Browsing named entities in Southern Historical Society Papers, Volume 11. (ed. Reverend J. William Jones). You can also browse the collection for April 1st or search for April 1st in all documents.

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Southern Historical Society Papers, Volume 11. (ed. Reverend J. William Jones), General Beauregard's report of the battle of Drury's Bluff. (search)
Greene's brigade (the middle column) would cross the Little Missouri at Tate's Bluff and attack his left flank, and as he advanced southward from Arkadelphia co-operate with Cabell, each command to make short and desperate attacks, retire, and attack again, until the enemy reached the Little Missouri river, when all would concentrate to prevent the passage of that stream. Before the several brigades could cross the river and get into position, the enemy had entered Arkadelphia. On the 1st of April, Steele with his whole force moved out of Arkadelphia, directing his march on the military road toward Washington. Late on the evening of the 1st the scouts in advance of Shelby's brigade had entered Arkadelphia, capturing a dozen stragglers, including one Captain, and closed up to the enemy's rear. But the main body of his brigade had not arrived. Cabell had, however, moved up to the Antoine, eighteen miles southwest of Arkadelphia, and his advance commanded by Lieutenant-Colonel Fay
Southern Historical Society Papers, Volume 11. (ed. Reverend J. William Jones), Campaign against Steele in April, 1864. (search)
Greene's brigade (the middle column) would cross the Little Missouri at Tate's Bluff and attack his left flank, and as he advanced southward from Arkadelphia co-operate with Cabell, each command to make short and desperate attacks, retire, and attack again, until the enemy reached the Little Missouri river, when all would concentrate to prevent the passage of that stream. Before the several brigades could cross the river and get into position, the enemy had entered Arkadelphia. On the 1st of April, Steele with his whole force moved out of Arkadelphia, directing his march on the military road toward Washington. Late on the evening of the 1st the scouts in advance of Shelby's brigade had entered Arkadelphia, capturing a dozen stragglers, including one Captain, and closed up to the enemy's rear. But the main body of his brigade had not arrived. Cabell had, however, moved up to the Antoine, eighteen miles southwest of Arkadelphia, and his advance commanded by Lieutenant-Colonel Fay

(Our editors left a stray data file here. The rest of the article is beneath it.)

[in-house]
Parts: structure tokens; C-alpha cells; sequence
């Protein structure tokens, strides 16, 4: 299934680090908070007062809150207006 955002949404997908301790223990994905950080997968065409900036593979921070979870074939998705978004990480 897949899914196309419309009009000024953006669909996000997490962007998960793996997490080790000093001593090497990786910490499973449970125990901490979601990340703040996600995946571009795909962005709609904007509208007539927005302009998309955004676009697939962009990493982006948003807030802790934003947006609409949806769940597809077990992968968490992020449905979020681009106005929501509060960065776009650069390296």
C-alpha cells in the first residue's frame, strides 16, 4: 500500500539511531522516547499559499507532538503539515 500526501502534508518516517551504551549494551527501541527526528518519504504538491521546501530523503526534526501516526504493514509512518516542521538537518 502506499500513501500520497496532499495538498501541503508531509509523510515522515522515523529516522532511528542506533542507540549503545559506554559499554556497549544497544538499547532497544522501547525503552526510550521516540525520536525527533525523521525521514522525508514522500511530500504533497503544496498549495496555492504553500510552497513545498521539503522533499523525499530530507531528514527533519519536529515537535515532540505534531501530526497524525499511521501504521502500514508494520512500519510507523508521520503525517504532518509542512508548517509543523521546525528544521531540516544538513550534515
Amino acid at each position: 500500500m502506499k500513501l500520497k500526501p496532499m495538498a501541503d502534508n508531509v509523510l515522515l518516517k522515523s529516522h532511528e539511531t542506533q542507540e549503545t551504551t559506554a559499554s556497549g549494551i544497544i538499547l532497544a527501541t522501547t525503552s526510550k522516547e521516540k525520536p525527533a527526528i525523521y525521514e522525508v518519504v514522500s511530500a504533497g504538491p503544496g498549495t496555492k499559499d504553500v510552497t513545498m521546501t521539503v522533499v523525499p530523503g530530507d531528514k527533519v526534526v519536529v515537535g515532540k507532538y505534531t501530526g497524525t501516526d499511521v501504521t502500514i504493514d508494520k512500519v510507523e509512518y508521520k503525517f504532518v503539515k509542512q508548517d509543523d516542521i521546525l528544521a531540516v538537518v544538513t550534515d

Southern Historical Society Papers, Volume 11. (ed. Reverend J. William Jones), Unveiling of Valentine's Recumbent figure of Lee at Lexington, Va., June 28th, 1883. (search)
d never quailed before bayonet or blade beat now with tremulous and irrepressible emotion? Is it wonder that, in the watches of the night, the sentinel in the trenches, tortured to excrutiation with the thought that those dearest of earth to him were without an arm to save, felt his soul sink in anguish and his hope perish? So it was, that with hunger and nakedness as its companions, and foes in front and foes in rear, the Army of Northern Virginia seemed bound to the rock of fate. On April 1st the left wing of Grant's massive lines swept around the right and rear of Lee. Gallantly did Pickett and his men meet and resist them at Five Forks; but that commanding strategic point was taken, and the fall of Petersburg and of Richmond alike became inevitable. On the next day, April 2d, they were evacuated. Grant was now on a shorter line projected toward Danville than Lee, and the latter commenced at once that memorable retreat towards Lynchburg, which ended at Appomattox. The bat
Southern Historical Society Papers, Volume 11. (ed. Reverend J. William Jones), The Virginia campaign of 1864-1865. (search)
g to General Humphreys), while Grant had 129,000 in his front. Lee's strength was steadily weakening; desertions were numerous; the privations of the winter had broken the spirit of the Confederates. Lee's last effort against Fort Steadman, on March 25th, made to cover his withdrawal from Petersburg, failed, and cost him heavily. Grant moved against Lee's right flank and communications as soon as the roads permitted. Then followed the overthrow of Pickett and Fitz Lee at Five Forks, on April 1st. This Federal victory, and the loss it entailed on Lee, insured his defeat. General Humphreys thinks the battle at Five Forks a serious mistake; but Lee had good reason to expect success. Forces not greater than those under Pickett had, more than once during the past year, won victory in the face of difficulties not less than those which confronted the Confederates at Five Forks. The blow was fatal to Lee. Next day his thin lines were no longer able to resist Grant's assaults. Pete
Southern Historical Society Papers, Volume 11. (ed. Reverend J. William Jones), Death of General A. P. Hill. (search)
is person, or often in contact, have simply to say, We loved him. It is for his surviving comrades of the Third corps, and especially those of the old A. P. Hill's Light Division, that the details of their General's last ride of duty are more particularly given. During the entire winter of 1864-1865 General Hill was an invalid and was absent in Richmond on a sick-leave from about March 20th, returning to his command upon being advised of the operations on the right beyond Hatcher's Run. April 1, accompanied by his staff and couriers, he spent in the saddle from early morning until about 9 P. M., returning at night along the works held by his corps as far as those in front of Fort Gregg, where the General halted a considerable time. He passed only a few words with his staff party or those very, very few in the trenches there. He seemed lost in contemplation of the immediate position, at which the Confederate line had become so terribly stretched that it broke that very night, let